By Mimi Greenwood Knight
According to the U.S. Census Bureau, the average American will change houses 12 times in their lifetime. If you’ve bought or sold a home, you know it can be a complex and stressful experience. That’s why you need to find an agent you can trust, and hang onto them. A real estate professional who knows the ropes can get you the greatest value for your home when you sell, the best bang for your buck when you buy, and can help you keep transaction costs down when buying or selling.
Your real estate agent will be your advocate throughout your home purchase or sale—your face, your voice, and your defense throughout a process that can be highly personal and mind-blowingly complex. Someone who understands the ins and outs of your unique real estate market can remove much of the stress from the process by anticipating complications and heading them off before you even know about them.
If you don’t already have a real estate agent, begin by asking your family, friends, and coworkers who they use—especially if they’ve worked with the same realtor on several moves or if one realtor represents multiple generations of their family.
In the end, you want to find an agent who:
- Has enough experience to anticipate obstacles.
- Keeps you informed throughout the entire process.
- Understands the type of home, neighborhood, schools, and commute you want.
- Offers you their personal cell phone number.
- Is available to you after hours (within reason).
- Aggressively and creatively markets your property.
- Communicates with you in the way you want (text, email, phone call, or face-to-face.)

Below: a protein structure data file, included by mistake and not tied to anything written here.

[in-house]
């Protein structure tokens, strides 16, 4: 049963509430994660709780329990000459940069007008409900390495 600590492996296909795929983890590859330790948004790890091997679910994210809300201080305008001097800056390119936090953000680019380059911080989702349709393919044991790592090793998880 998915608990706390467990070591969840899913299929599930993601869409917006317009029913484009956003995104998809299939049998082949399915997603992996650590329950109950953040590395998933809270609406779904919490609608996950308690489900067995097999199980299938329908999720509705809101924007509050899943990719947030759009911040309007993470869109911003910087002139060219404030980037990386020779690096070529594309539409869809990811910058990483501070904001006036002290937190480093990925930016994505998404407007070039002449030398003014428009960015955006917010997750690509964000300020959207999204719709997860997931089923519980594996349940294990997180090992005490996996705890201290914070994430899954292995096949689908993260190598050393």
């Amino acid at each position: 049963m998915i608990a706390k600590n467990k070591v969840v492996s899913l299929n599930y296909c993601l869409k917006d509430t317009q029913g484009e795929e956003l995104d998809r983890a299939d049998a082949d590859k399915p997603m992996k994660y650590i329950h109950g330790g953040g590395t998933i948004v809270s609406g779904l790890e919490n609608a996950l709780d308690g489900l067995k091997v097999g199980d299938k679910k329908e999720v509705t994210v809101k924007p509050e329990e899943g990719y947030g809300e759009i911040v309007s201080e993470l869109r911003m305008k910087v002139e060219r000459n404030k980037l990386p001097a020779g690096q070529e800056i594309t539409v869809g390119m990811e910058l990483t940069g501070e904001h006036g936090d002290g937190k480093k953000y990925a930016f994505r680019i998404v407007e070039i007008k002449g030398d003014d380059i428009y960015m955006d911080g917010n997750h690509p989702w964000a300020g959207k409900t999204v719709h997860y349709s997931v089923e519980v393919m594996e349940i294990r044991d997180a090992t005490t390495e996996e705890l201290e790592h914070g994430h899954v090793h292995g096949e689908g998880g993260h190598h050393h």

- Remains professional but friendly.
When home shopping, many buyers think they must work with whatever agent has listed a property. But once you’ve found the right real estate agent for you and have them in your corner, they can show you any listed property you’d like to see and look out for your best interest throughout the entire process.
Fun Real Estate Facts
Monica’s apartment from the hit TV show Friends is estimated to be worth $3.5 million (even though we all remember her and Rachel paying $200 a month in rent).
Mark Zuckerberg purchased four houses next to his home in Palo Alto and leased them back to the families that lived there, so the houses couldn’t be marketed as “next door to Mark Zuckerberg.”
American stock magnate, Warren Buffet, is the fourth richest person in the world yet he still lives in the Omaha, Nebraska, home he purchased for $31,500 in 1958. The modest bungalow-style home is made of stucco and has five bedrooms and two and a half baths.
Construction is such a bustling industry in Japan (which has nearly four times as many architects and twice as many construction workers as the US) that nearly half the homes in the country are torn down 30 years after being built.
From 1908 until 1940, Sears, Roebuck and Co. sold about 70,000 mail-order houses, some of which still exist today.